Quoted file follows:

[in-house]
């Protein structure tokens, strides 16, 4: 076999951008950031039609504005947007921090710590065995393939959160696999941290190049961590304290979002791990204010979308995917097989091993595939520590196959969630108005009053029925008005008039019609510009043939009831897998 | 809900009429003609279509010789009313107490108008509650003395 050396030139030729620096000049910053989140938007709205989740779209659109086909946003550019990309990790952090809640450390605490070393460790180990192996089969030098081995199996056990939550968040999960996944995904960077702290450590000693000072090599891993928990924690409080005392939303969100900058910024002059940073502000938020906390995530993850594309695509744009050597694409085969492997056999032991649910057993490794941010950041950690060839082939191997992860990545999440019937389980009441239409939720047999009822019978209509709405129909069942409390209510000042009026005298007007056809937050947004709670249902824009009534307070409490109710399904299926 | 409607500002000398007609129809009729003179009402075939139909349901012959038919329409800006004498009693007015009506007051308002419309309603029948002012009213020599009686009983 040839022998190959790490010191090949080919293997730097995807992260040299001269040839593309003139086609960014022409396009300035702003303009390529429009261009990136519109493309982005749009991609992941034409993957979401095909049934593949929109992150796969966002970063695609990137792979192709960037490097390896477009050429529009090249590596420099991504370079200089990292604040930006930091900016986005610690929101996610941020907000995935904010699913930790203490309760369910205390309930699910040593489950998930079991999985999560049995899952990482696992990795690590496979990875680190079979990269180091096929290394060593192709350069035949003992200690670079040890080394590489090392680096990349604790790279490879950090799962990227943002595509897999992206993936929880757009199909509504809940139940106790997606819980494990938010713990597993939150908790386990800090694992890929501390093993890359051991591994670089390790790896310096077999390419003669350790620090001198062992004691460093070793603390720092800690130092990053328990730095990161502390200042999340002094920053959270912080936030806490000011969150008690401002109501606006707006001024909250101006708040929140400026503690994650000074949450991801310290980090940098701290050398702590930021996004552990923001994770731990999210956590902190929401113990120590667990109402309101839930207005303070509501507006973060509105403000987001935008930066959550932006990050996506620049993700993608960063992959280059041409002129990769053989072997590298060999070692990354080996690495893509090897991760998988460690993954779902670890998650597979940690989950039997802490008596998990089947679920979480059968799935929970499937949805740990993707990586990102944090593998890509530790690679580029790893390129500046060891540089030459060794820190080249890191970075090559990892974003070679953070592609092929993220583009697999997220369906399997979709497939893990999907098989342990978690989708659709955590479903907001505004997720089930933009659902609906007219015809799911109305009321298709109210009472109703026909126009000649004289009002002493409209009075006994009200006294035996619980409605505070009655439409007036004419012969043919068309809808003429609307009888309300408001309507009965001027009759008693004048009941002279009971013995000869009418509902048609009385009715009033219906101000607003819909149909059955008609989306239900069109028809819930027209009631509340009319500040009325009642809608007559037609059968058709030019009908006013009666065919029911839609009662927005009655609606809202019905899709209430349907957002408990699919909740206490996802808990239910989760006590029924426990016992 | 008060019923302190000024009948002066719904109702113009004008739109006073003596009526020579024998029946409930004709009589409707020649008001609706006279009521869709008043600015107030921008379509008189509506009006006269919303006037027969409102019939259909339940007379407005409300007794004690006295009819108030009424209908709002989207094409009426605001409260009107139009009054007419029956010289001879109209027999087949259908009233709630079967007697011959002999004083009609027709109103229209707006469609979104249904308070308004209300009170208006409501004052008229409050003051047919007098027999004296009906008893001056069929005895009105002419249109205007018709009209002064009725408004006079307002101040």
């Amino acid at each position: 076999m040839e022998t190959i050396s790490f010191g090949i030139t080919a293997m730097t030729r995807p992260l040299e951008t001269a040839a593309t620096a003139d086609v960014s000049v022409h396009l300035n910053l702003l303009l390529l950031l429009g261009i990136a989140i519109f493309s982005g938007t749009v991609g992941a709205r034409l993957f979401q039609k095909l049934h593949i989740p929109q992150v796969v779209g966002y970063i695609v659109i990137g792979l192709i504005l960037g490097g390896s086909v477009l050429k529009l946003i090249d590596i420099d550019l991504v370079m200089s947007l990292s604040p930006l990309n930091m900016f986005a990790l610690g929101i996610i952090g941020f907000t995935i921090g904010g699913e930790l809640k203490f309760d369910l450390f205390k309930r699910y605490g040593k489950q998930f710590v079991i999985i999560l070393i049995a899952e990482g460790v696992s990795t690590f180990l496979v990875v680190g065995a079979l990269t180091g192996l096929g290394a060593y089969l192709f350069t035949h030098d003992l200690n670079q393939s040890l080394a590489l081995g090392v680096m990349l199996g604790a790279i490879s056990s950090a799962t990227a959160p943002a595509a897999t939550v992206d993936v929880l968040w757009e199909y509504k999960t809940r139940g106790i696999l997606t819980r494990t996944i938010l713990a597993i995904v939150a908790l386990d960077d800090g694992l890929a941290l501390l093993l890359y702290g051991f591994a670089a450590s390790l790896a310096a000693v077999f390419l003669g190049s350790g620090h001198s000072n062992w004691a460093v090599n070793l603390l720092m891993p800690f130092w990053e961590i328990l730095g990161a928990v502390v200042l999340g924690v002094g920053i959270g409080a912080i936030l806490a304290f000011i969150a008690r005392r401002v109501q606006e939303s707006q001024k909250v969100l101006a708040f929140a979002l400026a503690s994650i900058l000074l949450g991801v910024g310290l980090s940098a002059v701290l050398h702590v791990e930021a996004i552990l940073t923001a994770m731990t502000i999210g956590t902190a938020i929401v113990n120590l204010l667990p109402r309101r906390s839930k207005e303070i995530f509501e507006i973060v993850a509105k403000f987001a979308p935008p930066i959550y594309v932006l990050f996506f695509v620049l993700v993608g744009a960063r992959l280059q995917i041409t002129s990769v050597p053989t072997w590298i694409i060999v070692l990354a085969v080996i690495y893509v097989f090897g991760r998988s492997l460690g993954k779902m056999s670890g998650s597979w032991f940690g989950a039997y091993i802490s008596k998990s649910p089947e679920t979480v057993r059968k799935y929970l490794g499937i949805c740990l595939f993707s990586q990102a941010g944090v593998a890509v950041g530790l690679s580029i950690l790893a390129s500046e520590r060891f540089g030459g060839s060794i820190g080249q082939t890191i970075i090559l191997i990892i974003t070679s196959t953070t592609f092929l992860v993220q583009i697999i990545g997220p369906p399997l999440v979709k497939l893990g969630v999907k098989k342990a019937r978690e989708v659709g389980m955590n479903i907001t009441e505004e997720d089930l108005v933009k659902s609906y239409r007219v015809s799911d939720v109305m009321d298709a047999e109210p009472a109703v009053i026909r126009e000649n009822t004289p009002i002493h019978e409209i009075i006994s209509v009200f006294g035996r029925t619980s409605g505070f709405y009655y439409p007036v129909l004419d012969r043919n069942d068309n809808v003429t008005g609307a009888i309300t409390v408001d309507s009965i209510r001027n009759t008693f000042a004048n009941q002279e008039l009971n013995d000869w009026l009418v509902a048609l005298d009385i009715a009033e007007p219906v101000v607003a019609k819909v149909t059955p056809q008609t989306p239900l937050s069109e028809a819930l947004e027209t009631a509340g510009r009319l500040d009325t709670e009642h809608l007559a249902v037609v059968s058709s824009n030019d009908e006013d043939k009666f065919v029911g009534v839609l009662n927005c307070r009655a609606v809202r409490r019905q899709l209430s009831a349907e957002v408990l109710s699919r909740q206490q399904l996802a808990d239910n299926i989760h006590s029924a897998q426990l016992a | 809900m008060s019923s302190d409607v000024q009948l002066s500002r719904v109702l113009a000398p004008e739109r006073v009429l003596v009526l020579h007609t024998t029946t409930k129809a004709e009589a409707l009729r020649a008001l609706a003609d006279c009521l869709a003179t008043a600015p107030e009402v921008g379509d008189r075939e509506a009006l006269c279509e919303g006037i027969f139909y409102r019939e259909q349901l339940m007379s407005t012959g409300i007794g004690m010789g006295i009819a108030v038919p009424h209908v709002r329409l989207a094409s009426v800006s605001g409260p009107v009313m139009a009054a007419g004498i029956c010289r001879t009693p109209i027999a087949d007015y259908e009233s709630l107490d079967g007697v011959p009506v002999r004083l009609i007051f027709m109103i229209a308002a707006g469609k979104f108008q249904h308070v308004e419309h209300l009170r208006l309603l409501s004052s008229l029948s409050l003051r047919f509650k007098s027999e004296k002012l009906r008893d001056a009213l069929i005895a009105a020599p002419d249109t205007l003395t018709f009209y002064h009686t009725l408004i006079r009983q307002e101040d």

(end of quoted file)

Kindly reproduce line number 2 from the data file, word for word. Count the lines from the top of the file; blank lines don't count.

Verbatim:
């Protein structure tokens, strides 16, 4: 076999951008950031039609504005947007921090710590065995393939959160696999941290190049961590304290979002791990204010979308995917097989091993595939520590196959969630108005009053029925008005008039019609510009043939009831897998 | 809900009429003609279509010789009313107490108008509650003395 050396030139030729620096000049910053989140938007709205989740779209659109086909946003550019990309990790952090809640450390605490070393460790180990192996089969030098081995199996056990939550968040999960996944995904960077702290450590000693000072090599891993928990924690409080005392939303969100900058910024002059940073502000938020906390995530993850594309695509744009050597694409085969492997056999032991649910057993490794941010950041950690060839082939191997992860990545999440019937389980009441239409939720047999009822019978209509709405129909069942409390209510000042009026005298007007056809937050947004709670249902824009009534307070409490109710399904299926 | 409607500002000398007609129809009729003179009402075939139909349901012959038919329409800006004498009693007015009506007051308002419309309603029948002012009213020599009686009983 040839022998190959790490010191090949080919293997730097995807992260040299001269040839593309003139086609960014022409396009300035702003303009390529429009261009990136519109493309982005749009991609992941034409993957979401095909049934593949929109992150796969966002970063695609990137792979192709960037490097390896477009050429529009090249590596420099991504370079200089990292604040930006930091900016986005610690929101996610941020907000995935904010699913930790203490309760369910205390309930699910040593489950998930079991999985999560049995899952990482696992990795690590496979990875680190079979990269180091096929290394060593192709350069035949003992200690670079040890080394590489090392680096990349604790790279490879950090799962990227943002595509897999992206993936929880757009199909509504809940139940106790997606819980494990938010713990597993939150908790386990800090694992890929501390093993890359051991591994670089390790790896310096077999390419003669350790620090001198062992004691460093070793603390720092800690130092990053328990730095990161502390200042999340002094920053959270912080936030806490000011969150008690401002109501606006707006001024909250101006708040929140400026503690994650000074949450991801310290980090940098701290050398702590930021996004552990923001994770731990999210956590902190929401113990120590667990109402309101839930207005303070509501507006973060509105403000987001935008930066959550932006990050996506620049993700993608960063992959280059041409002129990769053989072997590298060999070692990354080996690495893509090897991760998988460690993954779902670890998650597979940690989950039997802490008596998990089947679920979480059968799935929970499937949805740990993707990586990102944090593998890509530790690679580029790893390129500046060891540089030459060794820190080249890191970075090559990892974003070679953070592609092929993220583009697999997220369906399997979709497939893990999907098989342990978690989708659709955590479903907001505004997720089930933009659902609906007219015809799911109305009321298709109210009472109703026909126009000649004289009002002493409209009075006994009200006294035996619980409605505070009655439409007036004419012969043919068309809808003429609307009888309300408001309507009965001027009759008693004048009941002279009971013995000869009418509902048609009385009715009033219906101000607003819909149909059955008609989306239900069109028809819930027209009631509340009319500040009325009642809608007559037609059968058709030019009908006013009666065919029911839609009662927005009655609606809202019905899709209430349907957002408990699919909740206490996802808990239910989760006590029924426990016992 | 008060019923302190000024009948002066719904109702113009004008739109006073003596009526020579024998029946409930004709009589409707020649008001609706006279009521869709008043600015107030921008379509008189509506009006006269919303006037027969409102019939259909339940007379407005409300007794004690006295009819108030009424209908709002989207094409009426605001409260009107139009009054007419029956010289001879109209027999087949259908009233709630079967007697011959002999004083009609027709109103229209707006469609979104249904308070308004209300009170208006409501004052008229409050003051047919007098027999004296009906008893001056069929005895009105002419249109205007018709009209002064009725408004006079307002101040």